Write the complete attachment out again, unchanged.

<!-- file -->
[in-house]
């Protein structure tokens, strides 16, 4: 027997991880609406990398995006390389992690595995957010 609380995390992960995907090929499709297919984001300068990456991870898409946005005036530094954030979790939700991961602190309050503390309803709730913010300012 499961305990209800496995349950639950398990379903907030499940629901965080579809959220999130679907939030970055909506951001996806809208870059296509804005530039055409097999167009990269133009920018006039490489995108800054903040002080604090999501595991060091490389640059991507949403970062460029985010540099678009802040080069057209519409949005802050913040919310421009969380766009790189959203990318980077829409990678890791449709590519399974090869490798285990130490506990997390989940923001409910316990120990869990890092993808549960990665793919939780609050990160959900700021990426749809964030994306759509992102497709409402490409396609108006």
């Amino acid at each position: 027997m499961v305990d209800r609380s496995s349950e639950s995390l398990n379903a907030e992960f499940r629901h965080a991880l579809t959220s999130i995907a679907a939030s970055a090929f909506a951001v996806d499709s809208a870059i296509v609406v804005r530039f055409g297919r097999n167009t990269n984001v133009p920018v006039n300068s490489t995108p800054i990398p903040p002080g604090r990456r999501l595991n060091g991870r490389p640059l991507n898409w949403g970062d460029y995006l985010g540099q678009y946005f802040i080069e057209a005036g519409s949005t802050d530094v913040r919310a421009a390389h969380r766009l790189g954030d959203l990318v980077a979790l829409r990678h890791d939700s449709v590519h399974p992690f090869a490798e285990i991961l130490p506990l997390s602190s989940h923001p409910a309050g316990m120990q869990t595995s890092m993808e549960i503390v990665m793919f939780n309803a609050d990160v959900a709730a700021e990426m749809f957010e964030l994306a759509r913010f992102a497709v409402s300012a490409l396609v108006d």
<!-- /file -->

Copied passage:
[in-house]
């Protein structure tokens, strides 16, 4: 027997991880609406990398995006390389992690595995957010 609380995390992960995907090929499709297919984001300068990456991870898409946005005036530094954030979790939700991961602190309050503390309803709730913010300012 499961305990209800496995349950639950398990379903907030499940629901965080579809959220999130679907939030970055909506951001996806809208870059296509804005530039055409097999167009990269133009920018006039490489995108800054903040002080604090999501595991060091490389640059991507949403970062460029985010540099678009802040080069057209519409949005802050913040919310421009969380766009790189959203990318980077829409990678890791449709590519399974090869490798285990130490506990997390989940923001409910316990120990869990890092993808549960990665793919939780609050990160959900700021990426749809964030994306759509992102497709409402490409396609108006």
């Amino acid at each position: 027997m499961v305990d209800r609380s496995s349950e639950s995390l398990n379903a907030e992960f499940r629901h965080a991880l579809t959220s999130i995907a679907a939030s970055a090929f909506a951001v996806d499709s809208a870059i296509v609406v804005r530039f055409g297919r097999n167009t990269n984001v133009p920018v006039n300068s490489t995108p800054i990398p903040p002080g604090r990456r999501l595991n060091g991870r490389p640059l991507n898409w949403g970062d460029y995006l985010g540099q678009y946005f802040i080069e057209a005036g519409s949005t802050d530094v913040r919310a421009a390389h969380r766009l790189g954030d959203l990318v980077a979790l829409r990678h890791d939700s449709v590519h399974p992690f090869a490798e285990i991961l130490p506990l997390s602190s989940h923001p409910a309050g316990m120990q869990t595995s890092m993808e549960i503390v990665m793919f939780n309803a609050d990160v959900a709730a700021e990426m749809f957010e964030l994306a759509r913010f992102a497709v409402s300012a490409l396609v108006d």